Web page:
As much as I love aquascaping, it suffers from one major drawback: it’s kind of hard for newcomers to break into the hobby. To be honest, I think that’s the main reason why more people don’t own aquariums.

I definitely understand why newcomers might be intimidated. Setting up an aquarium for the first time can be expensive and keeping an aquatic ecosystem healthy is more complicated than keeping other pets.

Don’t let any of that scare you off. To be honest, these two factors aren’t nearly as bad you might think. If you want to get your feet wet in the aquarium hobby but you’re concerned about the price tag and the learning curve, then we have a clever solution that will allow you to take the plunge into one of the most rewarding hobbies out there!

Nano Saltwater Aquarium

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Newcomers might want to take baby steps as they venture deeper and deeper into the aquarium hobby. The easiest way to do that is to experiment with nano aquariums. These miniature aquariums are cheap (you can easily set one up for less than $100 if the aquarium is small enough), and you won’t have to worry too much about accidentally ruining your aquatic ecosystem.

Curvball of Nanoreefblog explains it best: “The all in one nano reef aquariums available to consumers today really do provide a great stepping stone into the hobby in an affordable way. I say stepping stone as many of these small aquarium setups will need some modifications as the hobbyist gains experience and wants to make a better aquarium for the animals he/she is keeping.

“In terms of creating a great aquarium without breaking the bank, it’s completely doable – researching the right equipment and purchasing the best gear up front will save a lot of money down the line.”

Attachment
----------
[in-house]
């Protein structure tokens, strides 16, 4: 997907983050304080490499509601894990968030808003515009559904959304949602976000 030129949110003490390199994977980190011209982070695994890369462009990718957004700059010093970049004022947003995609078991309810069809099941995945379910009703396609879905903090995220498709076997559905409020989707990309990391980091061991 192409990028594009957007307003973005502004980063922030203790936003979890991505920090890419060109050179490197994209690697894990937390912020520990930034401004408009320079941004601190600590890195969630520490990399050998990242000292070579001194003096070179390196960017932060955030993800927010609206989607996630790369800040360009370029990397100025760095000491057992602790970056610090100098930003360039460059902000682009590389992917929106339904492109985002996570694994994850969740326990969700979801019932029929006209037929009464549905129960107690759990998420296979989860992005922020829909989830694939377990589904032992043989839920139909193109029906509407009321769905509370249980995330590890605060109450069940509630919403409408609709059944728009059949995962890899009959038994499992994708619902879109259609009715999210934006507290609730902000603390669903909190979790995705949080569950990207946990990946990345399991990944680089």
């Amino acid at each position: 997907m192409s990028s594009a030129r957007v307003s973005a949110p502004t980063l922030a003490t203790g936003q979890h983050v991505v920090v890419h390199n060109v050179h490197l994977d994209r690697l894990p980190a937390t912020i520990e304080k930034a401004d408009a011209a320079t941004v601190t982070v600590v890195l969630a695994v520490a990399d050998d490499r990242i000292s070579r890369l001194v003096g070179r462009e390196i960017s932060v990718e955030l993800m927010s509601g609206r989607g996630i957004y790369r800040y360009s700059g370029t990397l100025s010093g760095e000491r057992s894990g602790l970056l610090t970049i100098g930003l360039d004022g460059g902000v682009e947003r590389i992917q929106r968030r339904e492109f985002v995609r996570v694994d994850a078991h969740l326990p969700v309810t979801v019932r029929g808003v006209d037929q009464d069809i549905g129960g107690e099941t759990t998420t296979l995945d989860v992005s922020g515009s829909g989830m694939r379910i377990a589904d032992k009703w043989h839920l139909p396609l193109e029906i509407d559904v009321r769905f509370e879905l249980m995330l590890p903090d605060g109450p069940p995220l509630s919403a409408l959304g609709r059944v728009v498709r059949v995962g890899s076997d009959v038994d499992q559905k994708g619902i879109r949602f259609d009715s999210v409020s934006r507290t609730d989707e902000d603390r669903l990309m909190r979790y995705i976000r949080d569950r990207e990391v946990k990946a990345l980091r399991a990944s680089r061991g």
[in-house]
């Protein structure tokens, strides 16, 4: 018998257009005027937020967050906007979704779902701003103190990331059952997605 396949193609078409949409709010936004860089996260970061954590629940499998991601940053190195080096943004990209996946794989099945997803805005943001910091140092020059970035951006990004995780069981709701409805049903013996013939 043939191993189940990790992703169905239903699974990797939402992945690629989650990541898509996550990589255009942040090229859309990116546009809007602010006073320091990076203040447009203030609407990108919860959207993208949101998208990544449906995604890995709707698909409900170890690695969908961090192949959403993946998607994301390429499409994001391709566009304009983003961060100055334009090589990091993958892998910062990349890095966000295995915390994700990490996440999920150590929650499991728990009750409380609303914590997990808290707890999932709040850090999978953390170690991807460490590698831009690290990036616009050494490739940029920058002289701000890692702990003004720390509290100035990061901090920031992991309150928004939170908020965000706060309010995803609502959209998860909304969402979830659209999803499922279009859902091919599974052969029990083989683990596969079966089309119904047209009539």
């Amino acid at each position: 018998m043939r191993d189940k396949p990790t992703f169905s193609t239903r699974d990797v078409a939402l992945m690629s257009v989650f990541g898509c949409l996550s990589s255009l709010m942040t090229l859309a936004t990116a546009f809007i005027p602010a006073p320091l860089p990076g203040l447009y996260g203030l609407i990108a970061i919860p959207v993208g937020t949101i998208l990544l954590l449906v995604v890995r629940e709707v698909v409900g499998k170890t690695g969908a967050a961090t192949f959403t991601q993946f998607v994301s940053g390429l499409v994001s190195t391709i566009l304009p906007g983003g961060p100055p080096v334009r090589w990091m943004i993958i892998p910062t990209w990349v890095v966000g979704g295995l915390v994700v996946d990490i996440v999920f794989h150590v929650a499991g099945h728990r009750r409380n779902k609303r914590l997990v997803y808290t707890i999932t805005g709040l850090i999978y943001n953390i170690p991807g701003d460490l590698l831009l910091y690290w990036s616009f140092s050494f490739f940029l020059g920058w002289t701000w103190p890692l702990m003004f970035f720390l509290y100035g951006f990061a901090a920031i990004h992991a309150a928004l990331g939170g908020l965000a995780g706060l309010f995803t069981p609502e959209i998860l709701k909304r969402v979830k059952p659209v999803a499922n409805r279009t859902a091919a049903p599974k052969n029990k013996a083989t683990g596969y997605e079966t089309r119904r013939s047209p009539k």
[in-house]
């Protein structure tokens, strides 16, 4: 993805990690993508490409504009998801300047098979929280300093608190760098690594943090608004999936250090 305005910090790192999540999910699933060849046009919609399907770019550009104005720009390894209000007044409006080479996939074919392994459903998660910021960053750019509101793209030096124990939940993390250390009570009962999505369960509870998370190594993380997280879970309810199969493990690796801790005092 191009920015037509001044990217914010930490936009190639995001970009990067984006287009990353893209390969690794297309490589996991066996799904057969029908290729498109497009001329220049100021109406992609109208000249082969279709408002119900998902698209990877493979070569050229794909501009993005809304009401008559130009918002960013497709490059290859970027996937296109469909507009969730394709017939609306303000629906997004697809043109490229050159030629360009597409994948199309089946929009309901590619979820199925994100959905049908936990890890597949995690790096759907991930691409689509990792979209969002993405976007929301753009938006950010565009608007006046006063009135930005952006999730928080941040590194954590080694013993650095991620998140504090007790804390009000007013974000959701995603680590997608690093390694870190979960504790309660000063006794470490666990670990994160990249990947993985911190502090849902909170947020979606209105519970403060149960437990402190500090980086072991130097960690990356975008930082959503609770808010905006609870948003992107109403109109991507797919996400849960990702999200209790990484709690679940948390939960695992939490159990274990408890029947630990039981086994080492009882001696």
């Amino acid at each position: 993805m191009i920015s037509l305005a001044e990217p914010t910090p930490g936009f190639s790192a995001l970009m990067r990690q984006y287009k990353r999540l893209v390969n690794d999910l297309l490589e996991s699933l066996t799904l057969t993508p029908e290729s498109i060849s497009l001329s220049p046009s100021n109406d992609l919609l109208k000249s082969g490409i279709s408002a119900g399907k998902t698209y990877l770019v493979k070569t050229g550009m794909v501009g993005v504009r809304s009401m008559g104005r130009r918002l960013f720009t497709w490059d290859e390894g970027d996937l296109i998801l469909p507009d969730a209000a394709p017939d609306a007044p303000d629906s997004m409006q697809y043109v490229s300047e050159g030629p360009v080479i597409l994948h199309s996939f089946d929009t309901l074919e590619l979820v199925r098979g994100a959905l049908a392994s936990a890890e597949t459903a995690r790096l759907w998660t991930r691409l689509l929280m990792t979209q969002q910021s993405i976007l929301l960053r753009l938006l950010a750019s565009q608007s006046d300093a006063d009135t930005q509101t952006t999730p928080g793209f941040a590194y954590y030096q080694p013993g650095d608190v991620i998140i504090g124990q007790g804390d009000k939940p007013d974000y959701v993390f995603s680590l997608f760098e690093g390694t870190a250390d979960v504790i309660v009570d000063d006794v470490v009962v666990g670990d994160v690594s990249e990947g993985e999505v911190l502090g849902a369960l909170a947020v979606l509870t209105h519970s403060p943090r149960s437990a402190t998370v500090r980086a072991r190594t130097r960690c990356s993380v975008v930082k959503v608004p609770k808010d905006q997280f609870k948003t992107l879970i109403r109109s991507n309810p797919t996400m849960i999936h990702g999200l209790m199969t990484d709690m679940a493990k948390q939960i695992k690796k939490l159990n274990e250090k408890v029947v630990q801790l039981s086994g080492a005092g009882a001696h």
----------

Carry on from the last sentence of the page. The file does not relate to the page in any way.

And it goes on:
Nano Aquarium

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Think of nano aquariums as training wheels for the hobby. They’ll give you an opportunity to learn the ins and outs of aquascaping, and you won’t waste a lot of money if you make a beginner mistake.

Nano aquariums also act as a rough draft for larger aquariums. Not only do they give you a chance to learn the ropes, but they also allow you to experiment with aquascaping styles to figure out the aesthetic that fits your personality. Can’t decide between a saltwater and freshwater aquascape? Create two nano aquariums to experiment with the different styles before investing in a larger aquarium.

Once you’ve graduated from a nano aquarium to a larger aquascape, there are a number of different uses for your leftover nano aquascapes. Probably the easiest solution is to use the aquascapes as small art pieces. If you’ve got a large aquascape in your home, you can leave the nano aquarium on your office desk to promote a more relaxing work environment.

Nano Aquarium

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You could also use the nano aquarium as a testing ground for your next aquascape idea. Add the inhabitants of your nano aquarium to your larger aquarium, and suddenly you’ve got a blank slate for a new project.

And don’t forget about gifts! Giving away a nano aquarium is an excellent way to share your hobby with your friends and family. Nano aquariums are fairly inexpensive and they don’t require a lot of responsibility — it’s pretty much the same thing as giving a person a potted plant. Ideally, the gift will encourage your friend to become a diehard aquascaper and you’ll have a new partner in crime as you explore the beautiful world of aquascaping!